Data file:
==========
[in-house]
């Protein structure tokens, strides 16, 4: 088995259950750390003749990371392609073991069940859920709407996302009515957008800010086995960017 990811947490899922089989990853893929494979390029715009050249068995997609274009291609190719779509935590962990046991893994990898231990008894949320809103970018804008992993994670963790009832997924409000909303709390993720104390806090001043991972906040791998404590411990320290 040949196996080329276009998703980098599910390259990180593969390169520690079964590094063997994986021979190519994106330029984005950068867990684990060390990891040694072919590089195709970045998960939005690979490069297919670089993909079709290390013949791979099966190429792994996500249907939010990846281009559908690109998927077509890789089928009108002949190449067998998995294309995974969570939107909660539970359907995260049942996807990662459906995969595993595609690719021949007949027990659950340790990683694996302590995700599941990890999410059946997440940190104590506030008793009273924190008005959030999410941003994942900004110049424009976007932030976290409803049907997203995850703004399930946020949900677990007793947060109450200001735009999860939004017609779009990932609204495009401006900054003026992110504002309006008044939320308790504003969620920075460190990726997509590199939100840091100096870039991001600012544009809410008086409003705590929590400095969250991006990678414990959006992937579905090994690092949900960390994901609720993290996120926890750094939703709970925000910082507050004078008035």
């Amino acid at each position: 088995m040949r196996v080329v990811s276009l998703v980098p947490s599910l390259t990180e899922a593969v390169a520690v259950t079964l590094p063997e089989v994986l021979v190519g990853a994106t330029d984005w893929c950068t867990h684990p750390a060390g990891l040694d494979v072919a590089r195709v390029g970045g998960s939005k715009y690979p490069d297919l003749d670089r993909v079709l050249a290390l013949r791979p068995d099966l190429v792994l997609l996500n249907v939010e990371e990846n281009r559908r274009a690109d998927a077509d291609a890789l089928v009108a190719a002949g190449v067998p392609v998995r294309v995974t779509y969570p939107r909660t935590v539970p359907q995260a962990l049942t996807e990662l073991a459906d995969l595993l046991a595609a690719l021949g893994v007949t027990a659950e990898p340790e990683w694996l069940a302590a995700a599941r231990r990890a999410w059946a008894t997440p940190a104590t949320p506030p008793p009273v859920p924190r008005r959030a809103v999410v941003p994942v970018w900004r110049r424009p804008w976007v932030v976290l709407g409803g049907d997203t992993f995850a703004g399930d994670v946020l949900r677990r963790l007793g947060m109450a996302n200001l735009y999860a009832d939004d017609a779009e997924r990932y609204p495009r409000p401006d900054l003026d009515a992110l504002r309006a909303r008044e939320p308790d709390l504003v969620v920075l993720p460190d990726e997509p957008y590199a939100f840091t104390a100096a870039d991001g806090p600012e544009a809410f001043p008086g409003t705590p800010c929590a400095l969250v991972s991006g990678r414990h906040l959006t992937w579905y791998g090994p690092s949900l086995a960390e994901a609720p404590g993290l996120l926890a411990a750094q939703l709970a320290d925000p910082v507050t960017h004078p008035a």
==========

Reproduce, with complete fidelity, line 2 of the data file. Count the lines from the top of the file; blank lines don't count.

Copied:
């Protein structure tokens, strides 16, 4: 088995259950750390003749990371392609073991069940859920709407996302009515957008800010086995960017 990811947490899922089989990853893929494979390029715009050249068995997609274009291609190719779509935590962990046991893994990898231990008894949320809103970018804008992993994670963790009832997924409000909303709390993720104390806090001043991972906040791998404590411990320290 040949196996080329276009998703980098599910390259990180593969390169520690079964590094063997994986021979190519994106330029984005950068867990684990060390990891040694072919590089195709970045998960939005690979490069297919670089993909079709290390013949791979099966190429792994996500249907939010990846281009559908690109998927077509890789089928009108002949190449067998998995294309995974969570939107909660539970359907995260049942996807990662459906995969595993595609690719021949007949027990659950340790990683694996302590995700599941990890999410059946997440940190104590506030008793009273924190008005959030999410941003994942900004110049424009976007932030976290409803049907997203995850703004399930946020949900677990007793947060109450200001735009999860939004017609779009990932609204495009401006900054003026992110504002309006008044939320308790504003969620920075460190990726997509590199939100840091100096870039991001600012544009809410008086409003705590929590400095969250991006990678414990959006992937579905090994690092949900960390994901609720993290996120926890750094939703709970925000910082507050004078008035």